# Data Types

Describe the different types of data

Data are a series of observations or measurements. Can be either qualitative or quantitative.

## Qualitative Data

Using words as data rather than numbers, evaluating meaning and process. Common in the social sciences.

## Quantitative Data

Uses numbers, or can be coded numerically. Divided into multiple types, each with multiple subtypes.

• Categorical
Data exist in discrete categories without intrinsic order.
• e.g. Medical specialty (intensive care, emergency medicine, orthopaedics, cardiology)
• Descriptive statistics for categorical data can be reported using the absolute number for each category, percentages, or proportions
• Ordinal
Data exists in discrete categories with an intrinsic order, e.g. age groups (0-5, 6-10, 11-15...)
• Descriptive statistics for ordinal data are the same for categorical data, but they can also be summarised by the median and the range (e.g. median age group, age group range).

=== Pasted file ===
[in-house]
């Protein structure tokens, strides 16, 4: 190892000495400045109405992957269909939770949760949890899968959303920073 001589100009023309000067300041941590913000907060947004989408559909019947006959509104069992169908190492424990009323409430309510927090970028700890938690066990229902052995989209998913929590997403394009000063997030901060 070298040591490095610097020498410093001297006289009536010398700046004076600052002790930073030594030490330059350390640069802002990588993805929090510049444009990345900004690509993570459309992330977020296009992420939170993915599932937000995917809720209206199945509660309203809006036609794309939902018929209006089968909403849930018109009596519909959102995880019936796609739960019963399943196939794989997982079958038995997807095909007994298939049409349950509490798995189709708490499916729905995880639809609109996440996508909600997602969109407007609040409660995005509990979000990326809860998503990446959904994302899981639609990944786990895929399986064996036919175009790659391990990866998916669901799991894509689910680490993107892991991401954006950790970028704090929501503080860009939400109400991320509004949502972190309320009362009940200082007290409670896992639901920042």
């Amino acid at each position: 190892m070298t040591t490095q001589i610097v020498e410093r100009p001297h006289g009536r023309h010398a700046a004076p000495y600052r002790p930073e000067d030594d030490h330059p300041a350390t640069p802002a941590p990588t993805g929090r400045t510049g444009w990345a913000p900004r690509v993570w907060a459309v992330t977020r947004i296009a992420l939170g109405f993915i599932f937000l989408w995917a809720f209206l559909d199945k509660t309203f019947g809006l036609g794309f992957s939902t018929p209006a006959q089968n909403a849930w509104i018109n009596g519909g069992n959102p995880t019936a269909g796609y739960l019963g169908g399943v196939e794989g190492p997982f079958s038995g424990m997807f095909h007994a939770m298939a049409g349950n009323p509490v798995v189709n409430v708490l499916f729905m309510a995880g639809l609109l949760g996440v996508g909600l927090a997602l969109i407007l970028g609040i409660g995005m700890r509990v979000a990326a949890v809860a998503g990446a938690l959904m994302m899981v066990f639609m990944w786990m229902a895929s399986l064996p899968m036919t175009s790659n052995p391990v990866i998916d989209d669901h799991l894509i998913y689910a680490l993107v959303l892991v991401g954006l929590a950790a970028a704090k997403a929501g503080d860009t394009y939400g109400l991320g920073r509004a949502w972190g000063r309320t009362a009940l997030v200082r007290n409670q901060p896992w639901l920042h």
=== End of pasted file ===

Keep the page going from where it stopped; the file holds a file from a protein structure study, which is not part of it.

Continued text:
• Numeric
Data is an actual number. Can be subdivided into discrete or continuous:
• Discrete
Can only be recorded as an integer (whole number), e.g. number of hospital admissions.
• Dichotomous or binary data, which occurs when there are only two categories
• Continuous
Where data can assume any value (including fractions), e.g. white cell count.
• Continuous data can be further subdivided into interval or ratio data:
• Ratio data
Are expressed with reference to a rational zero, which is where zero means no measurement.
• e.g. Temperature in °K is a ratio variable, whilst temperature in °C is not
This is because 0°K means no temperature, whilst 0°C does not; e.g. 50°K is half the temperature of 100°K, but 50°C is not half the temperature of 100°C.
• Ratio variables can (unsurprisingly) be expressed as ratios, whilst interval variables can not
• Interval data
Do not have a rational 0 - this is just another point on the line (e.g. temperature in °C).

1. Myles PS, Gin T. Statistical methods for anaesthesia and intensive care. 1st ed. Oxford: Butterworth-Heinemann, 2001.
Last updated 2019-12-09